Reference material from my site:

Here's a case study project doing this kind of playing surface upgrade on a softball field:

Some hints and tips when correcting infield skin mix:

Choices, decisions, tips, and mistakes to avoid when improving your infield skin:

Here's a list of 6 ways to improve your infield skin - these range from free, but short lasting to long lasting with a price to pay:

Todd, as an extra bonus here's a contact close to you that knows baseball fields. Frazier's Field Repair - serving the Ohio region. Experience in just what you need done. Troy has a couple web pages about infield dirt specs and adding dirt to your infield skin.

Check these out:

P.S. One other idea: the Erie SeaWolves, Tigers AA team, play in Erie in Jerry Uht Park. Here's a professional team near you.  Contact their groundskeeper for leads on professional quality baseball dirt.

Getting Rid of Weeds

Jason had been a assistant golf course supervisor for fifteen years.  He just switched to a new job of taking care of ballfields in his town and his first project is to recondition the warning track at the high school. It's extremely weed infested. So, what can we advise to help Jason be a hero in his town?

Weeds.  Part of the curse of fallen mankind.  We sweat to get rid of them.

So let's look at a couple ways to eliminate and control weeds in your ball park.

First, the easy stuff.  You can use a product like Roundup on areas where you don't want any grass or weeds growing.  These areas include the warning track, the basepaths, infield skin, coaches boxes, and the base of fencing. Roundup goes on the weed and down to the root and kills the weed.  I slowly turns yellow, then brown, and dries up.  This can take 2-3 weeks to kill the weed.

If you want to visibly see faster action with weed control, use Roundup that includes the ingredient Diquat.  The Diquat burns the top of the weed in 1-2 days.  The Roundup still needs some time to get down and kill the root, but visibly you'll see dead, brown, dry grass in a couple days.  Roundup with Diquat costs a bit more than Roundup alone, but I like the instant look of deadness it gives when you spray the weeds.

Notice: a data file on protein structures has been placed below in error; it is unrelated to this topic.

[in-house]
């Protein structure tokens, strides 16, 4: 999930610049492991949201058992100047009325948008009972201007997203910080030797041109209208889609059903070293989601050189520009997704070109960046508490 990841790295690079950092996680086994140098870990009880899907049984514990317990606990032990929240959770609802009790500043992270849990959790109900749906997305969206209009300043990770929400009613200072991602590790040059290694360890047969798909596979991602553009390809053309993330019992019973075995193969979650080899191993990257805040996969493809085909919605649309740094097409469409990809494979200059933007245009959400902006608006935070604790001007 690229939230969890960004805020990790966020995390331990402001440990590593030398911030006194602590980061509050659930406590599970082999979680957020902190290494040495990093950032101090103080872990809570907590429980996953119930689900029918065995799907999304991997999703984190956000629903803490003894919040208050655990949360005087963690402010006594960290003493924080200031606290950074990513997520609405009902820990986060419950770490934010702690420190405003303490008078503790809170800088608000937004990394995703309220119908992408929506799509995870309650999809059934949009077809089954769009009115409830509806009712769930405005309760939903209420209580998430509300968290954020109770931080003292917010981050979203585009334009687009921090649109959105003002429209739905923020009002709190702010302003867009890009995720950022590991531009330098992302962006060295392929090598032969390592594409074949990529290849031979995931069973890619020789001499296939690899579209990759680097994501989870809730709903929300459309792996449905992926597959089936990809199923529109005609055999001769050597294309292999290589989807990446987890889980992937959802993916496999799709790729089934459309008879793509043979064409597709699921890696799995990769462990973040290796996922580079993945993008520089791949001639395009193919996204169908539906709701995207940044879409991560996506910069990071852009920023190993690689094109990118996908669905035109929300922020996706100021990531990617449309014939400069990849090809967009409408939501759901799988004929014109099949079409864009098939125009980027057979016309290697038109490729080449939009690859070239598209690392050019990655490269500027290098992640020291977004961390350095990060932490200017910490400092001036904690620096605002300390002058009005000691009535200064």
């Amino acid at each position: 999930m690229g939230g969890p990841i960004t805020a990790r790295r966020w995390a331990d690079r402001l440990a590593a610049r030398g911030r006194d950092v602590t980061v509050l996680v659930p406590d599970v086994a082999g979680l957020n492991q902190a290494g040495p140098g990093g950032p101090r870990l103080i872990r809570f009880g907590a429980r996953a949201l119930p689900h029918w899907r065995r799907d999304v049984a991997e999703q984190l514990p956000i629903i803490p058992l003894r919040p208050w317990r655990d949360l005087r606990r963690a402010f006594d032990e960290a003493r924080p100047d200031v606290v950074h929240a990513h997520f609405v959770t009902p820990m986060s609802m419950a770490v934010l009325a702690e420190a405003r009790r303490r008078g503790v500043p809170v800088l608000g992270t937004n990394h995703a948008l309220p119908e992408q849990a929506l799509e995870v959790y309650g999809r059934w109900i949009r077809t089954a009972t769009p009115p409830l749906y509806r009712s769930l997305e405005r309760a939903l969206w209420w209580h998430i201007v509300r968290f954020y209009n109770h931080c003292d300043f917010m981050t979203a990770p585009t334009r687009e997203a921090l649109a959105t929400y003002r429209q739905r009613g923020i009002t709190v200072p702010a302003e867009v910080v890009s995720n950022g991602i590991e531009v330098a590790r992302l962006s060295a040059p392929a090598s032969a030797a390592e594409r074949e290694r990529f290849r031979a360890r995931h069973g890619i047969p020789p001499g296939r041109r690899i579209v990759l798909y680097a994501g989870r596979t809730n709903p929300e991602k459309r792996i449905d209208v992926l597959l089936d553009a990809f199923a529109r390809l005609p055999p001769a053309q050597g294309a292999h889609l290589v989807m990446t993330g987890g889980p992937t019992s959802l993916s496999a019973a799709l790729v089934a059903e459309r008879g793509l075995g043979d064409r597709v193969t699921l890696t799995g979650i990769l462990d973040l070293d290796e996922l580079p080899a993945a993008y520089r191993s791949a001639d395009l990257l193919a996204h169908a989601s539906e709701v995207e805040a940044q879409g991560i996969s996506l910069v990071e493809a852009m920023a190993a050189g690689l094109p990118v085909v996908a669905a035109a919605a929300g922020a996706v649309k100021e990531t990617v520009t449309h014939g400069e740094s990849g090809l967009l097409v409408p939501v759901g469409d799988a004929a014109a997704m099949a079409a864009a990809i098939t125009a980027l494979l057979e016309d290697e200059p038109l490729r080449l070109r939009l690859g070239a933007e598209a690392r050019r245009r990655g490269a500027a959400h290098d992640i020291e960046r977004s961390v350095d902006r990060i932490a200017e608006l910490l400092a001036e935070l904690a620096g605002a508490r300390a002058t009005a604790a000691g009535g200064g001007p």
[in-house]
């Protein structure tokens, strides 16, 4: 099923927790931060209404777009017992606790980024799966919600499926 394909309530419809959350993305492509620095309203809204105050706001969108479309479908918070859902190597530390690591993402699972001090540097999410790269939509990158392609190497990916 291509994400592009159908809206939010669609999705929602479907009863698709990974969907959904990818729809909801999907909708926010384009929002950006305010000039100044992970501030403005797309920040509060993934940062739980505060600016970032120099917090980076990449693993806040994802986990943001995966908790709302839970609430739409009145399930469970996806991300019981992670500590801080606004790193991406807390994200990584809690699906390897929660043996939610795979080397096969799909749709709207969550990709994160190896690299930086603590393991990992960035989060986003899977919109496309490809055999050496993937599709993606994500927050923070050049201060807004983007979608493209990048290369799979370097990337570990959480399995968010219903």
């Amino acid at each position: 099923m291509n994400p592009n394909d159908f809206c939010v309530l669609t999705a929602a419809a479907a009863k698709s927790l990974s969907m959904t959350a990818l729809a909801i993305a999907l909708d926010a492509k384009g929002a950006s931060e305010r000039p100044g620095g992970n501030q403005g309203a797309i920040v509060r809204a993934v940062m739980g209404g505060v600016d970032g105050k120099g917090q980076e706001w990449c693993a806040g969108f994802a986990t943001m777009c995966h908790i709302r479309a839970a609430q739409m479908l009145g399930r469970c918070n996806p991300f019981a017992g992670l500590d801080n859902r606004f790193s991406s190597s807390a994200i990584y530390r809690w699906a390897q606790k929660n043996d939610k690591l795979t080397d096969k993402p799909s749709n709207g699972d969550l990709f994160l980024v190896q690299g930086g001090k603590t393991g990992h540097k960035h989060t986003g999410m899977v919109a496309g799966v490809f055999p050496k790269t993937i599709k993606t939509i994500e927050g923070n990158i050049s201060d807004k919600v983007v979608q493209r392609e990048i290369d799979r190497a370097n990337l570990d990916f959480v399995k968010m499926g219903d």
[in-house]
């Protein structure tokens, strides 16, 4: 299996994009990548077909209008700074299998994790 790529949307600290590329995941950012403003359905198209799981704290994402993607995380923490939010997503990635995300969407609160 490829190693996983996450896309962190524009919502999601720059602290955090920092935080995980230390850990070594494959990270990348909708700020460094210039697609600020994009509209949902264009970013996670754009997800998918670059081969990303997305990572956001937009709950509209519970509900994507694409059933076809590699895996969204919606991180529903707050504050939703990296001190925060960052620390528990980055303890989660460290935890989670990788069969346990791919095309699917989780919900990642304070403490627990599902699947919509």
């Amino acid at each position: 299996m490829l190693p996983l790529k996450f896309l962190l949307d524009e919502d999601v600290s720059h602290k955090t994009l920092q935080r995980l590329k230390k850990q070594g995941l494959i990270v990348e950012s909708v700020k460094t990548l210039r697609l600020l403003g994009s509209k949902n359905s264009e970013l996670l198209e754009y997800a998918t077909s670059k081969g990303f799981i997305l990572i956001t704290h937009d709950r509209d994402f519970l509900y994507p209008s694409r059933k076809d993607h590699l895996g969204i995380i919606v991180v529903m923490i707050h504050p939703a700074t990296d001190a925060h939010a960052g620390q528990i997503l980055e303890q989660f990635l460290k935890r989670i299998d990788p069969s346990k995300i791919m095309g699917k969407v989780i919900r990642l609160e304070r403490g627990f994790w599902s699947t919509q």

Next, let's look at weed control as part of your infield turf maintenance.  You want to get rid of the broadleaf weeds, but keep your infield grass intact.  Infield grass might be rye, bluegrass, fescue, or bermuda.  A fellow I talked to recently said he had 'California green' in his infield.  He meant he has just about every kind of grass and weed growing - he just fertilizes to keep it all green!

Weed and feed is a common approach.  The granules need to land on, and stay on, the broad leaf weeds and grasses.  The rest of the granules fall to the root area and fertilize the grass.  The problem with this approach is that most of the weed killer doesn't land on the grass.  It falls to the ground.  And weed and feed isn't cheap.  Especially enough for 8,000 square feet of grass.

Another approach that is more complete, and cheaper, is to use liquid weed killer for the infield turf.  I like the Trimec Plus concentrate.  A one pint bottle costs $9 and covers 5,000 square feet.  You can apply it with a hand-operated sprayer (plunger or pump-up sprayer) and spray weeds evenly until lightly covered..  The trimec controls crabgrass, yellow nutgrass, and broadleaf weeds. The spray completely covers the weeds and does a more complete and thorough job of eliminating the bad stuff in your infield.  You do need to wait about 3 weeks before you overseed if using weed and feed or the liquid weed killer with trimec.  Also follow directions about avoiding use in hot weather.